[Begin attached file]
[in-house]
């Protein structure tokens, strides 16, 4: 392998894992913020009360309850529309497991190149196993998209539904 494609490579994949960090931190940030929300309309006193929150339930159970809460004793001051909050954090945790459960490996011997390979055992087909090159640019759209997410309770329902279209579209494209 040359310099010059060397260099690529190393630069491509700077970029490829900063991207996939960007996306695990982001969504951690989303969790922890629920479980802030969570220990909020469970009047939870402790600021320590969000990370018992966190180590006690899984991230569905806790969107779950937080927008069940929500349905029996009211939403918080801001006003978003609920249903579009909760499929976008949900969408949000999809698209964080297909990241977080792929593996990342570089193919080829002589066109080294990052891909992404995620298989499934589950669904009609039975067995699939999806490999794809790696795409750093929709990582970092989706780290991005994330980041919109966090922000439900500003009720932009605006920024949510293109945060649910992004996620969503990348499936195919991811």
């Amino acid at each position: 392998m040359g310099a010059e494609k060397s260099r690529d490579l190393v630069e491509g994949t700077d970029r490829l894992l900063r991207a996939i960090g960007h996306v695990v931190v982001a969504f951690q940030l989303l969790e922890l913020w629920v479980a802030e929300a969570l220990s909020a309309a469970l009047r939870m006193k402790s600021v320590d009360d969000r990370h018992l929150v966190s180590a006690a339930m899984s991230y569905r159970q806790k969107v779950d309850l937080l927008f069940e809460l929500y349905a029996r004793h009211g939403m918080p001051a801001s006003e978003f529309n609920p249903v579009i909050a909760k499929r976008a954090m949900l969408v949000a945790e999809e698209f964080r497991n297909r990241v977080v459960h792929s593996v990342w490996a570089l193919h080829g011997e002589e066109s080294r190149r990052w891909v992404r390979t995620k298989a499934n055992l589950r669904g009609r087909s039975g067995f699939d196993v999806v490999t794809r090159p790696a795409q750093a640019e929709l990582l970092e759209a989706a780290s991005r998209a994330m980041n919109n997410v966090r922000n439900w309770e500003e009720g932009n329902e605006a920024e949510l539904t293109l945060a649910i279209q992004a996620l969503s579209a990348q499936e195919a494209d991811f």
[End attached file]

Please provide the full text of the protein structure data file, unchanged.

[in-house]
């Protein structure tokens, strides 16, 4: 392998894992913020009360309850529309497991190149196993998209539904 494609490579994949960090931190940030929300309309006193929150339930159970809460004793001051909050954090945790459960490996011997390979055992087909090159640019759209997410309770329902279209579209494209 040359310099010059060397260099690529190393630069491509700077970029490829900063991207996939960007996306695990982001969504951690989303969790922890629920479980802030969570220990909020469970009047939870402790600021320590969000990370018992966190180590006690899984991230569905806790969107779950937080927008069940929500349905029996009211939403918080801001006003978003609920249903579009909760499929976008949900969408949000999809698209964080297909990241977080792929593996990342570089193919080829002589066109080294990052891909992404995620298989499934589950669904009609039975067995699939999806490999794809790696795409750093929709990582970092989706780290991005994330980041919109966090922000439900500003009720932009605006920024949510293109945060649910992004996620969503990348499936195919991811």
């Amino acid at each position: 392998m040359g310099a010059e494609k060397s260099r690529d490579l190393v630069e491509g994949t700077d970029r490829l894992l900063r991207a996939i960090g960007h996306v695990v931190v982001a969504f951690q940030l989303l969790e922890l913020w629920v479980a802030e929300a969570l220990s909020a309309a469970l009047r939870m006193k402790s600021v320590d009360d969000r990370h018992l929150v966190s180590a006690a339930m899984s991230y569905r159970q806790k969107v779950d309850l937080l927008f069940e809460l929500y349905a029996r004793h009211g939403m918080p001051a801001s006003e978003f529309n609920p249903v579009i909050a909760k499929r976008a954090m949900l969408v949000a945790e999809e698209f964080r497991n297909r990241v977080v459960h792929s593996v990342w490996a570089l193919h080829g011997e002589e066109s080294r190149r990052w891909v992404r390979t995620k298989a499934n055992l589950r669904g009609r087909s039975g067995f699939d196993v999806v490999t794809r090159p790696a795409q750093a640019e929709l990582l970092e759209a989706a780290s991005r998209a994330m980041n919109n997410v966090r922000n439900w309770e500003e009720g932009n329902e605006a920024e949510l539904t293109l945060a649910i279209q992004a996620l969503s579209a990348q499936e195919a494209d991811f």